Sometimes I can't remember the last few minutes of riding because I find I'm lost in thought, aka 'daydreaming'. I arrived in Suffield at the 118km mark, and the highway sign said it was still 1km. I rode the 1km and found I was out of town! I think an arrow must had fallen off the sign and I should have taken a left at the sign - although there didn't seem like a lot to the left, and nothing but train tracks to the right.

No problem. I found a rare shady spot and made myself tuna bagels for lunch. The tailwinds became a kind of crosswinds after Brooks, and continued all the way to Medicine Hat. My speed also dropped closer to 20km/h.

Where the heck are all the other cyclists? Again, I have not seen one other touring cyclist going either way, all day long!

For the night, I'm tenting at the Wild Rose Trailer Park. They boast free wifi, but you can't access it from your campsite - you have to sit outside the office. Oh well, one can't really complain at $15/nite.

Tomorrow's destination? It'll be somewhere in SK, but I haven't figured out where yet - the lack of a SK accomodation guide doesn't help. Eventually, I will get to the SK 'Welcome Centre' about 40km past the border. Plans for SK include riding as much as possible on the Red Coat Trail, as long as there are adequate campgrounds for me.

Thoughts for the day: One thing I find rather disgusting is seeing USED diapers on the shoulders of the roads I'm riding. What's up with that?

Day 26 - July 8 - Wed

Medicine Hat, AB - Maple Creek, SK - 108km

Woke up to find out that it had rained during the night. Not a big deal since the sun was already shining around 06:30. I packed up a bit then headed over to the nearby Petrocan restaurant for the usual pancakes (only 3).

On the way back to my campsite, I chatted with ¨Art, the old fart¨ - yup, that's how he introduced himself - who helps run the campsite. Art heads down to Phoenix, AZ in the winters to help run another place, too. Not a bad life, it seems to me!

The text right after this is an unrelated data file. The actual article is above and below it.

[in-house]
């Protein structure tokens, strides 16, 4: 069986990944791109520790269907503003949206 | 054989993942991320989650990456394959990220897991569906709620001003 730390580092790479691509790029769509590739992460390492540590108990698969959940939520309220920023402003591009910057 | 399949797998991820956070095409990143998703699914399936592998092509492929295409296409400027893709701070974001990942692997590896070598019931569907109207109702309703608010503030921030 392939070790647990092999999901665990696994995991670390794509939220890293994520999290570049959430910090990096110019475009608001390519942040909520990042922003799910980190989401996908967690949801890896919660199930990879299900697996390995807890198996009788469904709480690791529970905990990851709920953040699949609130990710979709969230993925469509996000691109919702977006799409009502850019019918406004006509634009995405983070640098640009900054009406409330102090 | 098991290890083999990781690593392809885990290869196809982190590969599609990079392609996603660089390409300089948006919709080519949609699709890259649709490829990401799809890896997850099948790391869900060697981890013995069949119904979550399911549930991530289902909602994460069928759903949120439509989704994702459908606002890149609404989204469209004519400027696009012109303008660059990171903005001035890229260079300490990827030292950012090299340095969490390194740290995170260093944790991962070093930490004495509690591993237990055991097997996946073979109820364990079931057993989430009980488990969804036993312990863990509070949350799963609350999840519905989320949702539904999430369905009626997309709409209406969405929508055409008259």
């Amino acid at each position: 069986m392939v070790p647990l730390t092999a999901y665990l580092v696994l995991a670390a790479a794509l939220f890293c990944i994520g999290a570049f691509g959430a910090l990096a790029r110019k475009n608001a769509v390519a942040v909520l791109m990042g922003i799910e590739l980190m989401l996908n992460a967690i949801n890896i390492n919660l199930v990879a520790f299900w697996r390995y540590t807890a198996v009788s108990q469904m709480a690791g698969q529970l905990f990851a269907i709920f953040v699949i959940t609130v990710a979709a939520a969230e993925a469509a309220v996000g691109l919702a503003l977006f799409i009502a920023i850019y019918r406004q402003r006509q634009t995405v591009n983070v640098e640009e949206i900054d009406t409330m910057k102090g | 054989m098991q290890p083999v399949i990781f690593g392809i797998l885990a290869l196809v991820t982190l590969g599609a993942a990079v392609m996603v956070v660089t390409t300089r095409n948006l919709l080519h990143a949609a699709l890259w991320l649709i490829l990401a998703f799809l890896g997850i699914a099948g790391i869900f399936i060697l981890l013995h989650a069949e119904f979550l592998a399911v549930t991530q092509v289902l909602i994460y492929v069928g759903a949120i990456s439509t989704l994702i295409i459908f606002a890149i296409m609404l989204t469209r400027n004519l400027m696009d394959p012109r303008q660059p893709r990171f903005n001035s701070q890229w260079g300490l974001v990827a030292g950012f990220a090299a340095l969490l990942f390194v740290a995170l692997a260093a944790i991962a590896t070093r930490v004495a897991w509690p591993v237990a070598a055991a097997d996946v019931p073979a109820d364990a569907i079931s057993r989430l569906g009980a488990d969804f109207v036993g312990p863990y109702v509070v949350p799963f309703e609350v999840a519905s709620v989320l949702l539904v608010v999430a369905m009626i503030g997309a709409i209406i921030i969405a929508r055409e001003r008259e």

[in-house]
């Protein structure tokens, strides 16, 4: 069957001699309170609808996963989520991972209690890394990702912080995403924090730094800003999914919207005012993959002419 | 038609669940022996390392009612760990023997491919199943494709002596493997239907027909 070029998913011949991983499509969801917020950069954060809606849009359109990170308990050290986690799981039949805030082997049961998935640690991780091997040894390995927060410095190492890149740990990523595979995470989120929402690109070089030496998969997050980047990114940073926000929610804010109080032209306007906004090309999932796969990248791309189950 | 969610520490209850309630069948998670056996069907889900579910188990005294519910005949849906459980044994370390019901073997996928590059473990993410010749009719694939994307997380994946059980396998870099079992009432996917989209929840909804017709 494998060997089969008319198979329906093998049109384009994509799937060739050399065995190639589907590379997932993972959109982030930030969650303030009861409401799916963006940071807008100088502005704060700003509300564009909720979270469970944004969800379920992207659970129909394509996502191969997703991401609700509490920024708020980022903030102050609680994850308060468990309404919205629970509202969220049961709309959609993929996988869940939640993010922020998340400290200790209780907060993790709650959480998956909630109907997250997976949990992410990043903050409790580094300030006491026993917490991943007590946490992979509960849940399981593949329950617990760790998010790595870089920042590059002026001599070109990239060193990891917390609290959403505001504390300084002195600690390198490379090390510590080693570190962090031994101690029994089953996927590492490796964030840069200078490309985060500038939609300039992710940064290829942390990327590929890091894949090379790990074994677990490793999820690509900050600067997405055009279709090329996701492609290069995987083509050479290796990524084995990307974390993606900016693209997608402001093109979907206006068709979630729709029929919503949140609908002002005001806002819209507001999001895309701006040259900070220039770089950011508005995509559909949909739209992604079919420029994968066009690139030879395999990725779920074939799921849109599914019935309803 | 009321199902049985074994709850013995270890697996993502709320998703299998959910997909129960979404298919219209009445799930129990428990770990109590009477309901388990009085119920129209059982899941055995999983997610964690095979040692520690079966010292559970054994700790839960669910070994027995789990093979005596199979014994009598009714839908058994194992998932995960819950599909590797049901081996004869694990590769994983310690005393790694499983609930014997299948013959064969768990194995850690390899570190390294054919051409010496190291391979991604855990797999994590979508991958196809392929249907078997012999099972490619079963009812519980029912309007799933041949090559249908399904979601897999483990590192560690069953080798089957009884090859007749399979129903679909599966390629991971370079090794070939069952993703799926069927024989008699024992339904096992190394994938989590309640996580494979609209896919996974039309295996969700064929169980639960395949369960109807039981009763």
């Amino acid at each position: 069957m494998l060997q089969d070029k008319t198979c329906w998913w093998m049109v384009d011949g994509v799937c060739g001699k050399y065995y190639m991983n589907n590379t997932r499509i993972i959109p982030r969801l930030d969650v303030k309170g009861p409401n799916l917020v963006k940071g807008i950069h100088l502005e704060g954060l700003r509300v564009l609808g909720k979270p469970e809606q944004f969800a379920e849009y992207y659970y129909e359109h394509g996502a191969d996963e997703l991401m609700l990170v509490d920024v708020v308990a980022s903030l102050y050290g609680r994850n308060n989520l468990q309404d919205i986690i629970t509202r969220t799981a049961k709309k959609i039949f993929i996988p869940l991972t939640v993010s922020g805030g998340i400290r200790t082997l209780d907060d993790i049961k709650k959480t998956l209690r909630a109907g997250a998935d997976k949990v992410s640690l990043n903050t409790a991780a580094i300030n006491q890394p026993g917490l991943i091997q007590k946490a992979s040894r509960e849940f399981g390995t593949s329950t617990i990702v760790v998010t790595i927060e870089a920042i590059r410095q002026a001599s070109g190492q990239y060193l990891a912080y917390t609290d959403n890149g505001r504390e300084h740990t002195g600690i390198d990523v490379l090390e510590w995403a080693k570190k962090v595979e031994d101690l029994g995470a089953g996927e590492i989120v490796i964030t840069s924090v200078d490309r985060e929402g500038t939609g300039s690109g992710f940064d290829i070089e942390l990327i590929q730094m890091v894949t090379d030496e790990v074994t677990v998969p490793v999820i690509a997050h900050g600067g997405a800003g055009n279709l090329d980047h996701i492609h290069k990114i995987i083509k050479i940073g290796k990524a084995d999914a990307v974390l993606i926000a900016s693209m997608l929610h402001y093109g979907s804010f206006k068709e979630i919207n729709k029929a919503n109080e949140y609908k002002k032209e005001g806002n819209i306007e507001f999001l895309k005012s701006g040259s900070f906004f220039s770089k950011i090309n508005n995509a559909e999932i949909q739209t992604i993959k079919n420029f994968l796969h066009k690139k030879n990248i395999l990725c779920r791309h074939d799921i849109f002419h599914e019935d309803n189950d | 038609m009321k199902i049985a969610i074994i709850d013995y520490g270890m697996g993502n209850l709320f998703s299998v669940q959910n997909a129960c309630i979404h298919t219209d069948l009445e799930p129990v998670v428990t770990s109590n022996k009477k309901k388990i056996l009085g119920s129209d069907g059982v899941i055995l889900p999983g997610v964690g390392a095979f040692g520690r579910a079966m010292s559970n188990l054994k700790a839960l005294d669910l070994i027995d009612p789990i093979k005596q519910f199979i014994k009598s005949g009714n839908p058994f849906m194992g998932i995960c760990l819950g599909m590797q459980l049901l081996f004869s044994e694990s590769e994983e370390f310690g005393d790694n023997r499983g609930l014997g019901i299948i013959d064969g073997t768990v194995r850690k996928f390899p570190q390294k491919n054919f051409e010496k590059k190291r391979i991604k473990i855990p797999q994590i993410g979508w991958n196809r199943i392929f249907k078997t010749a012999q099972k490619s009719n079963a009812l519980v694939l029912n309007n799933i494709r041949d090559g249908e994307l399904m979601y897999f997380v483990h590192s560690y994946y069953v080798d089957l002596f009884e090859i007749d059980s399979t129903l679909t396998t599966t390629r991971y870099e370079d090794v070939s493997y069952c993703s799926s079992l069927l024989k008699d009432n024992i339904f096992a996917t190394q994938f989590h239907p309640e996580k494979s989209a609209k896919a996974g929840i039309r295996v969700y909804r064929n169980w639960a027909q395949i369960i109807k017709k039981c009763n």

I resumed packing and a campsite neighbour, aged 71, came over to look over my bike. He liked my Brookes B-17 saddle and then brought over his British Carradice bag. I actually breifly considered a Carradice bag, if I added a front rack to my fork crown (in addition to the Tubus front rack). Nice bags, albeit heavy.

By the time I'd located a relatively small-sized grocery store and topped up on my supplies, it was 11:15. I'm doing way to much talking these days! So, today was a late start. My first real stop was the Alberta Tourist Info centre on the AB-SK border. Not much there for me, but I prepared myself a small meal from my supplies. I then rode on for a few more clicks and took a photo of myself at the SK border.

Province #3 - whoo-hoo! Only 7 more to go! The next major stop was the SK tourist info, which was on the TC, near Maple Creek, SK. I obtained info on campgrounds before, and at Gull Lake, SK, my target for the night, which was another 75km or so. I also ascertained the availability of campgrounds along the Red Coat Trail. I was told it should not be an issue. I then mentioned that I had not seen any cyclists for almost 5 days, and the tourist info ladies said one had just been in a few hours ago, and he had enquired about other cyclists, too. The ladies also said he was dropping down to the Red Coat Trail right there at Maple Creek. I figured this had to be Neil of Campbell River, who I had met on the ferry from Pt. Hardy to Prince Rupert. I knew he was doing the Red Coat Trail, as I was, so I figured we could partner for a few days, as I also remembered he was stopping in Moose Jaw.

So, I diverted from my original destination of Gull Lake and headed down to the Maple Creek campground, about 9 km away. As I finished checking in, Neil indeed did show up, returning from a shopping trip. It was nice to see a familiar and friendly face! I asked Neil if he wanted company on the Red Coat Trail and he said ¨Sure!¨. So, since I'm 'crashing' Neil's party, I told Neil not to change any of his plans on account of me. Neil's plans for tomorrow were to ride to Cypress Hills Interprovincial Park, approx. 30km south of Maple Creek. Neil does less mileage/day than I do, but he hasn't taken 1 rest day yet since leaving Campbell River, whereas I've taken 4 rest days. So our riding styles are different. Anyhow, we both went back into town from the campsite so I could get some groceries, plus we went for a beer.